SUMMARY OF THE COMPOSITION
Carmen is an opera by Georges Bizet based on an 1845 novella by French dramatist Prosper Mérimée. The title character, a wild Spanish gypsy, is unscrupulous in matters of the law and of the heart.
A Town Square in Seville, Spain
Moralès and his soldiers are passing their time reading and playing dice when Micaëla appears to look for her fiancé, Corporal Don José. She is told that José will arrive with the changing of the guard. Micaëla then departs.
Lieutenant Zuniga and Don José arrive for the changing of the guard. The midday bell rings, and the women who have been working in the factory step outside for a break. Among them is Carmen, who entrances all, except Don José. Carmen throws a flower at him and returns to the factory.
Micaëla returns with a letter from Don José’s mother. Suddenly, the women in the factory burst loudly into the square, accusing Carmen of wounding a co-worker with a knife. José is ordered to arrest Carmen, but once they are alone, he was convinced by Carmen to help her escape. Don José unties Carmen and lets her go. José is arrested.
Lillas Pastia’s Tavern
At the end of a dance, Zuniga tells Carmen that José has been released after a month in prison. The famous bullfighter Escamillo arrives, and when he sees Carmen, he is immediately attracted to her, but she refuses his advances. The smugglers Remendado and Dancaïro enter. They ask Carmen, Frasquita, and Mercédès for their help on a smuggling mission. Carmen refuses, saying again that she is waiting for Don José, her true love.
Don José arrives, and Carmen dances for him. When Don José tells Carmen that he must return to the barracks, she mocks him and accuses him of not loving her because if he did, he would leave the army and join her in the mountains instead. Don José tells her that he loves her but that he must go.
Suddenly, Zuniga bursts in and the two men have a brawl. Zuniga and Don José are restrained, but now that Don José has attacked his superior officer, he has no choice but to leave the army and join the smugglers.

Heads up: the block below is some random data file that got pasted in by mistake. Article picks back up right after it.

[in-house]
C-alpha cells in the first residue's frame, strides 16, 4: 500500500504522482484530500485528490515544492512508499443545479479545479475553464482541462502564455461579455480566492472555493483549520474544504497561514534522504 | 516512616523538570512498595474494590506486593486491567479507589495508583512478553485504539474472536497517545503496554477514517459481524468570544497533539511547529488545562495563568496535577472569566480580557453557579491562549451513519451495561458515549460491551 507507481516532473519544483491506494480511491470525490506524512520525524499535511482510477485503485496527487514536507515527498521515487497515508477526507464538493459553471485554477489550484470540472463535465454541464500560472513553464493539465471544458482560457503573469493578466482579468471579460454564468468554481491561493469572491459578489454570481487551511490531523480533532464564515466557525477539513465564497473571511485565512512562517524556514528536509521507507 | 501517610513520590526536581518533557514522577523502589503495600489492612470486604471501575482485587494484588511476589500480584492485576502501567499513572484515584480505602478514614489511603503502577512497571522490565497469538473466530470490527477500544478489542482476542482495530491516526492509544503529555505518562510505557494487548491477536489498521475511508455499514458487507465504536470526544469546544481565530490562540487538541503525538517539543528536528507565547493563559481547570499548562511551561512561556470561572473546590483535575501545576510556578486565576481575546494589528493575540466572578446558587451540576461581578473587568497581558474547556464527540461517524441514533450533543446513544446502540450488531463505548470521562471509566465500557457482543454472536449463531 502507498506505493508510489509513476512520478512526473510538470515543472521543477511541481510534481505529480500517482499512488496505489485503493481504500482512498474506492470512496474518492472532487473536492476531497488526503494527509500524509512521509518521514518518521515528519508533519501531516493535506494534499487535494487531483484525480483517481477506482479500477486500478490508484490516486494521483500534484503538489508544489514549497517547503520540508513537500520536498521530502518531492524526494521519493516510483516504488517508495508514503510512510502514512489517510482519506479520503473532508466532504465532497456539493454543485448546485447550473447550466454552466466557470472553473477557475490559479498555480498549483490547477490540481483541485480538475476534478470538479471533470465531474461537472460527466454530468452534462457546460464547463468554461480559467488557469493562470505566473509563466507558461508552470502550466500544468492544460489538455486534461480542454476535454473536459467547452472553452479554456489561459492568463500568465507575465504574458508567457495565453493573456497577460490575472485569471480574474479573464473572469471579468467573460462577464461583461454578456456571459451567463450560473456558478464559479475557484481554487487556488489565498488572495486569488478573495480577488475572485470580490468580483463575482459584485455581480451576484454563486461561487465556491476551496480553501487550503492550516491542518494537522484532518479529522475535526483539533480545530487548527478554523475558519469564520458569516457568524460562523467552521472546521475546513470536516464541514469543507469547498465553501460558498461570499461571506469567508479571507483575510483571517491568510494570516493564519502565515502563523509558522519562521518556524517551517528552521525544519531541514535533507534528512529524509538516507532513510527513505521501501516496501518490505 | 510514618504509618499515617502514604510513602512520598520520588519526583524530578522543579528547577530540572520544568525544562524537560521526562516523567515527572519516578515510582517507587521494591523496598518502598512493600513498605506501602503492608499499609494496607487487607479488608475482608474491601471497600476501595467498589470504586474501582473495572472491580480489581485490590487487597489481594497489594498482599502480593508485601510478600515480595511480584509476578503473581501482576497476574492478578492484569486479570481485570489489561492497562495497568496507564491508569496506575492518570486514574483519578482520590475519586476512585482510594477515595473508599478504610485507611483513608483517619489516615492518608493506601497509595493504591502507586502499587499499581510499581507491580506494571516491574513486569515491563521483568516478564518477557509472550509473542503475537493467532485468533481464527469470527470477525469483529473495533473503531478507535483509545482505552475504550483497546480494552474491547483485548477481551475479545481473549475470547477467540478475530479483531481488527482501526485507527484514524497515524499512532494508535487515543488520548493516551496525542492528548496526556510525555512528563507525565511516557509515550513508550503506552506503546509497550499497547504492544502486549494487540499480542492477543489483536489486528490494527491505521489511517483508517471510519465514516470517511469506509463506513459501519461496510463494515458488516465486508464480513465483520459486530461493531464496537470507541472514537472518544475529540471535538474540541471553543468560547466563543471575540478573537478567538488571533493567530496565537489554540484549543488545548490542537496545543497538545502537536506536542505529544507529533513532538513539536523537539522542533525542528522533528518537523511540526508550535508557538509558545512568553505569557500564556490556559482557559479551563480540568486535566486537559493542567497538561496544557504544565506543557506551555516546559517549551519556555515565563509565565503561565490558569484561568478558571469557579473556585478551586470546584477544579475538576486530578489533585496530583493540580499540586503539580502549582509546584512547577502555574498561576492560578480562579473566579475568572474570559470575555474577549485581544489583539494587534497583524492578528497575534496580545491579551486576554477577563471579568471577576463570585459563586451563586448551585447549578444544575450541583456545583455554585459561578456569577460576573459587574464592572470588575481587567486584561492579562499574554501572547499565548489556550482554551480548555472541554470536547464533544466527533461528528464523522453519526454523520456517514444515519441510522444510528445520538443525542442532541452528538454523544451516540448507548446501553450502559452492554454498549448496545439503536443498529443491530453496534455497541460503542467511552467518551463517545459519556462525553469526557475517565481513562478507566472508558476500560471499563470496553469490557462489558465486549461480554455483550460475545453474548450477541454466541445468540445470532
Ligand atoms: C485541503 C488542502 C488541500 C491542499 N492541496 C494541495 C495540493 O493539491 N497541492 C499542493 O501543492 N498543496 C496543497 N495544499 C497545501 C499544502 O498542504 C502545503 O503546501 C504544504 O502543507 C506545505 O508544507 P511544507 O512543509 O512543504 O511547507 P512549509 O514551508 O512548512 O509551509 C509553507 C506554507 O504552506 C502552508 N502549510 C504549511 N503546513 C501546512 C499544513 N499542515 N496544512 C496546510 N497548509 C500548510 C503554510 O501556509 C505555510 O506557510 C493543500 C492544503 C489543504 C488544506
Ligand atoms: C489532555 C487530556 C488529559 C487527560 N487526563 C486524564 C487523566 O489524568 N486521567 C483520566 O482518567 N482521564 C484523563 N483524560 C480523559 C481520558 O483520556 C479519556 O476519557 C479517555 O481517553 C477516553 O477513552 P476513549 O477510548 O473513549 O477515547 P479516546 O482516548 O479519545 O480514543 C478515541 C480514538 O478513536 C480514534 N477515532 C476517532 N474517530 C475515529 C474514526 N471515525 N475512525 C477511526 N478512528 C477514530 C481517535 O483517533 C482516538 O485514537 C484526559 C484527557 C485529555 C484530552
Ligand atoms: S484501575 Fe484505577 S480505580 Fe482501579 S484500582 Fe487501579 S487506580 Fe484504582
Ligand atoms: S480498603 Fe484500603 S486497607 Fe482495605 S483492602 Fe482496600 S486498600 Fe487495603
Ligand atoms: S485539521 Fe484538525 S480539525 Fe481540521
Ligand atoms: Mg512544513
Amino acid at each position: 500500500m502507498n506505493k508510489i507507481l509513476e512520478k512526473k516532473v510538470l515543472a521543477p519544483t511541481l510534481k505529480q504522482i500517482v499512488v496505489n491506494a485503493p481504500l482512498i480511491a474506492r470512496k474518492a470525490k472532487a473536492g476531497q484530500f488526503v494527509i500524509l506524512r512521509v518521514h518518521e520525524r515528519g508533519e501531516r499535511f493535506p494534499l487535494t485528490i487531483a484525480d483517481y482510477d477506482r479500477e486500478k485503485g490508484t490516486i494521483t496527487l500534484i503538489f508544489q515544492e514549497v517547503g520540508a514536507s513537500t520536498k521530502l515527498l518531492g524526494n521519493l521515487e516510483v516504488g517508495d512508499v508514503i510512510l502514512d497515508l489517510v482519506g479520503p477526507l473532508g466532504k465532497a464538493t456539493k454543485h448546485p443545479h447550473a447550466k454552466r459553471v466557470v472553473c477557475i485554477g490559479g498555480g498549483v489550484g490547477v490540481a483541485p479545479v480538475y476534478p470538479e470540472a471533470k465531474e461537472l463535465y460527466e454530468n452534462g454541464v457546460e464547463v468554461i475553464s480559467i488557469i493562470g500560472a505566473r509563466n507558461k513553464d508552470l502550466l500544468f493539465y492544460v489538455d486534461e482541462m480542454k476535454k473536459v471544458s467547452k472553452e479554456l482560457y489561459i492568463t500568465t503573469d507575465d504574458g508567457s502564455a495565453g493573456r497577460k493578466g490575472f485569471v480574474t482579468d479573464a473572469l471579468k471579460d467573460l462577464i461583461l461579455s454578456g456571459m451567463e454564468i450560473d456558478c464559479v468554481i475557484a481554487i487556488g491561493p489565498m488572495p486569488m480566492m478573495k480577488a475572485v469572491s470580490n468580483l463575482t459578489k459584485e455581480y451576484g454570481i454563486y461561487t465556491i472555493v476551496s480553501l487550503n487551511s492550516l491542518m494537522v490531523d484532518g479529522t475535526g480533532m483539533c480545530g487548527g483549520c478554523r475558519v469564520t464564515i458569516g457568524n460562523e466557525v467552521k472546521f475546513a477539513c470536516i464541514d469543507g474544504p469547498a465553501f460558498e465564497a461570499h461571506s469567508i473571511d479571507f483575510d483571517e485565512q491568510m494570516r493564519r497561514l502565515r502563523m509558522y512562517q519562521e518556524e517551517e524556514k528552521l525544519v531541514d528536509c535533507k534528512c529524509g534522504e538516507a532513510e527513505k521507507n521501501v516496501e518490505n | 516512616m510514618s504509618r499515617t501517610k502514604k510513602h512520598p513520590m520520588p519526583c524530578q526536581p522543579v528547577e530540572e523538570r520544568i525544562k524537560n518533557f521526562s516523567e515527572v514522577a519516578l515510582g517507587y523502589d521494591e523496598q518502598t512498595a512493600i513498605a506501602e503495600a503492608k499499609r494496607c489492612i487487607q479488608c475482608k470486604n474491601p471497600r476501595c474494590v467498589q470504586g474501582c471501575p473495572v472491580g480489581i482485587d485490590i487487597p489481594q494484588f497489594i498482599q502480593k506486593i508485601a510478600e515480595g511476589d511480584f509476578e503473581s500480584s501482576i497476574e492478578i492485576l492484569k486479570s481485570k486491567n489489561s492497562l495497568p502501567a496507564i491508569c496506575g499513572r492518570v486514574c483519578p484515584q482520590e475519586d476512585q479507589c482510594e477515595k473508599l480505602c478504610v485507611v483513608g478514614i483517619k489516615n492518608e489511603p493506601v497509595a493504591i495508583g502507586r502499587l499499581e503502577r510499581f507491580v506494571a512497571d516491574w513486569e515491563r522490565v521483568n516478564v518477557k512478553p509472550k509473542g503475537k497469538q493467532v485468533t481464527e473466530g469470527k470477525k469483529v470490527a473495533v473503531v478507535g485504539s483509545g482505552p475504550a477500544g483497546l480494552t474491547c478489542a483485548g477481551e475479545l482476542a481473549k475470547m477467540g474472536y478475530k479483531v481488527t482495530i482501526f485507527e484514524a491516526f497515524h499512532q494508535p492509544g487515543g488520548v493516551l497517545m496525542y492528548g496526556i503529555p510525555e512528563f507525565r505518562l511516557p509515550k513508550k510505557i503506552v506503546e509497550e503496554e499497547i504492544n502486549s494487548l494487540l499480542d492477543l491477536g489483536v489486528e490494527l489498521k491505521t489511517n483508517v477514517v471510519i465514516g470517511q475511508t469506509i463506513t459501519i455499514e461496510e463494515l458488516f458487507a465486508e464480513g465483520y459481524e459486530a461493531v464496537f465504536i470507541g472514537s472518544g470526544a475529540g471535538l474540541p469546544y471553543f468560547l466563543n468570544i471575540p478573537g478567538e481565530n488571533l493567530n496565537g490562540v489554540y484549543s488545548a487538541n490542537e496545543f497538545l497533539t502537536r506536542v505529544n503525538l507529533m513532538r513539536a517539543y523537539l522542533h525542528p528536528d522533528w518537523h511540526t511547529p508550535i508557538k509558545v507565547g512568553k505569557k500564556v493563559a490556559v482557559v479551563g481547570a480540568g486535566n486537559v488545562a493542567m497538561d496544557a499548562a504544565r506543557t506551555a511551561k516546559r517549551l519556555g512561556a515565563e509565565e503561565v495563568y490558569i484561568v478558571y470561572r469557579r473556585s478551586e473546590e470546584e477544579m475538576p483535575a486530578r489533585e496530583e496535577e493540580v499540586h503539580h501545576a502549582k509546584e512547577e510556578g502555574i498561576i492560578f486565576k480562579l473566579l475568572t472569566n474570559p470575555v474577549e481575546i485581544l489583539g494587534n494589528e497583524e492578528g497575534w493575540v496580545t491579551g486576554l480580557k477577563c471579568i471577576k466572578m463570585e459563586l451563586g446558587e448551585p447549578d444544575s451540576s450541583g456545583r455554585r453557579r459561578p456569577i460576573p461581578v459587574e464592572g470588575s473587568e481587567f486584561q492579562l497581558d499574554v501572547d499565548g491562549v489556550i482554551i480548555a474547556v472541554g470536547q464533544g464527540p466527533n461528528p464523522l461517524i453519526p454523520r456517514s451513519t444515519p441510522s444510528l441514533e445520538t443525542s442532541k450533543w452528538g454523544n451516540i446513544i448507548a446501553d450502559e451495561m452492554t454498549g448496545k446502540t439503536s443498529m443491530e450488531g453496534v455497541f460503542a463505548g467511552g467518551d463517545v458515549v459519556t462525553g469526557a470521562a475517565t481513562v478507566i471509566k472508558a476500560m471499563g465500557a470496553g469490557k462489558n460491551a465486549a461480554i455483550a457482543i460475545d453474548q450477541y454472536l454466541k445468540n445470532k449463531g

A Mountain Hideaway
The smugglers are on their way to the border with their stolen goods. Carmen and Don José argue, and Carmen joins the women, who are using cards to tell their fortunes. For Carmen, the cards foresee only death.
Don José is left behind to guard stolen goods at the camp. Micaëla enters searching for Don José, but she hides when Don José fires his gun at an intruder, who is actually Escamillo. When Don José knows that he is searching for Carmen, he becomes furious, and they fight. They are interrupted by Carmen and the other smugglers. Escamillo departs, inviting everyone — especially Carmen — to his next bullfight in Seville. Micaëla is discovered and reveals that Don José’s mother is dying. She begs him to return home. Carmen urges him to go. Don José decides to leave, but he warns Carmen that they will meet again.
Outside the Bullring in Seville
Carmen escorts Escamillo as the excited crowd cheers for the bullfighters. Frasquita and Mercédès warn Carmen that they have seen Don José in the crowd. Don José finds Carmen alone and pleads with her to forget the past and start a new life with him. Carmen tells Don José that their relationship is over. Don José tries to prevent Carmen from joining her new lover, causing her to lose her temper. She angrily throws away a ring that Don José had given her. Enraged, Don José stabs Carmen as the crowd cheers for Escamillo’s victory.
WHO IS ... GEORGES BIZET?
Suprising fun facts
- He was a heavy smoker. Due to his love for cigarettes, he was featured on Will’s Cigarettes as an endorsement.
- He was very disappointed that Carmen was not well-received. He sunk into depression and died three months later.
- He joined the Parisian National Guard and was trained to guard the city during the Franco-Prussian war.
- He was born into a musical family. His father was a singing teacher, and his mother was an accomplished pianist who gave Bizet his first lessons.
- He received admiration from Liszt after he did a sight-reading on one of the maestro’s most difficult piano pieces.